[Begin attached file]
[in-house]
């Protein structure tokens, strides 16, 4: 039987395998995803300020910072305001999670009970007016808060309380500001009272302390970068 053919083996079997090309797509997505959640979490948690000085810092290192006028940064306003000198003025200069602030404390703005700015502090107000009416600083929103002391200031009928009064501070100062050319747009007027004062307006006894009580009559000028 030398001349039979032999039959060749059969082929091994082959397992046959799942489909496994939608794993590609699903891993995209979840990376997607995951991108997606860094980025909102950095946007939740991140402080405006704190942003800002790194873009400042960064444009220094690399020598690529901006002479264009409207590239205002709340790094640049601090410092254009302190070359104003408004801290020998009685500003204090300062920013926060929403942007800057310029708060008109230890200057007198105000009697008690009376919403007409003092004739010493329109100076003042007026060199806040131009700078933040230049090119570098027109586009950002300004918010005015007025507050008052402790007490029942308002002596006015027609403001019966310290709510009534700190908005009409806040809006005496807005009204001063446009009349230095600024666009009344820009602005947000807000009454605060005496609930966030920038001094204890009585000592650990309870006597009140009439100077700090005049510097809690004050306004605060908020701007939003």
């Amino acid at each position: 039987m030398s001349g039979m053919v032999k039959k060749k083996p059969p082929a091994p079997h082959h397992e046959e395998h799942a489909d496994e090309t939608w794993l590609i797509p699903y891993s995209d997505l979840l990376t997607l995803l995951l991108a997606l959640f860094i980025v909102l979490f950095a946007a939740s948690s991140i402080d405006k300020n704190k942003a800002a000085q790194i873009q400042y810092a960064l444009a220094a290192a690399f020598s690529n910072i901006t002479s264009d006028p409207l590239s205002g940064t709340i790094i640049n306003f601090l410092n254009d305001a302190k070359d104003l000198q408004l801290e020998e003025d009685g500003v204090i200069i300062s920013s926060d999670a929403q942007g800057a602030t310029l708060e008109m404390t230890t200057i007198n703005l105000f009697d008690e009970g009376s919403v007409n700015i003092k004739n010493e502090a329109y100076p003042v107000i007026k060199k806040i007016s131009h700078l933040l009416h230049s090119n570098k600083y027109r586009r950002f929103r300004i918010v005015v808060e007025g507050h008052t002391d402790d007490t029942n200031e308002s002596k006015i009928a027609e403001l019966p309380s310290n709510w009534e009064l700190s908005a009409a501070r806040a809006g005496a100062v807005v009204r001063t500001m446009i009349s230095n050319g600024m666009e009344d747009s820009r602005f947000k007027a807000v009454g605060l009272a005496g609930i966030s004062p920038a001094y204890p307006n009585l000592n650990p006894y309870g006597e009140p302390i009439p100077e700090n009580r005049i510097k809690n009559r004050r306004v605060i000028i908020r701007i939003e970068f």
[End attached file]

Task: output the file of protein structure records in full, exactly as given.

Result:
[in-house]
């Protein structure tokens, strides 16, 4: 039987395998995803300020910072305001999670009970007016808060309380500001009272302390970068 053919083996079997090309797509997505959640979490948690000085810092290192006028940064306003000198003025200069602030404390703005700015502090107000009416600083929103002391200031009928009064501070100062050319747009007027004062307006006894009580009559000028 030398001349039979032999039959060749059969082929091994082959397992046959799942489909496994939608794993590609699903891993995209979840990376997607995951991108997606860094980025909102950095946007939740991140402080405006704190942003800002790194873009400042960064444009220094690399020598690529901006002479264009409207590239205002709340790094640049601090410092254009302190070359104003408004801290020998009685500003204090300062920013926060929403942007800057310029708060008109230890200057007198105000009697008690009376919403007409003092004739010493329109100076003042007026060199806040131009700078933040230049090119570098027109586009950002300004918010005015007025507050008052402790007490029942308002002596006015027609403001019966310290709510009534700190908005009409806040809006005496807005009204001063446009009349230095600024666009009344820009602005947000807000009454605060005496609930966030920038001094204890009585000592650990309870006597009140009439100077700090005049510097809690004050306004605060908020701007939003």
């Amino acid at each position: 039987m030398s001349g039979m053919v032999k039959k060749k083996p059969p082929a091994p079997h082959h397992e046959e395998h799942a489909d496994e090309t939608w794993l590609i797509p699903y891993s995209d997505l979840l990376t997607l995803l995951l991108a997606l959640f860094i980025v909102l979490f950095a946007a939740s948690s991140i402080d405006k300020n704190k942003a800002a000085q790194i873009q400042y810092a960064l444009a220094a290192a690399f020598s690529n910072i901006t002479s264009d006028p409207l590239s205002g940064t709340i790094i640049n306003f601090l410092n254009d305001a302190k070359d104003l000198q408004l801290e020998e003025d009685g500003v204090i200069i300062s920013s926060d999670a929403q942007g800057a602030t310029l708060e008109m404390t230890t200057i007198n703005l105000f009697d008690e009970g009376s919403v007409n700015i003092k004739n010493e502090a329109y100076p003042v107000i007026k060199k806040i007016s131009h700078l933040l009416h230049s090119n570098k600083y027109r586009r950002f929103r300004i918010v005015v808060e007025g507050h008052t002391d402790d007490t029942n200031e308002s002596k006015i009928a027609e403001l019966p309380s310290n709510w009534e009064l700190s908005a009409a501070r806040a809006g005496a100062v807005v009204r001063t500001m446009i009349s230095n050319g600024m666009e009344d747009s820009r602005f947000k007027a807000v009454g605060l009272a005496g609930i966030s004062p920038a001094y204890p307006n009585l000592n650990p006894y309870g006597e009140p302390i009439p100077e700090n009580r005049i510097k809690n009559r004050r306004v605060i000028i908020r701007i939003e970068f």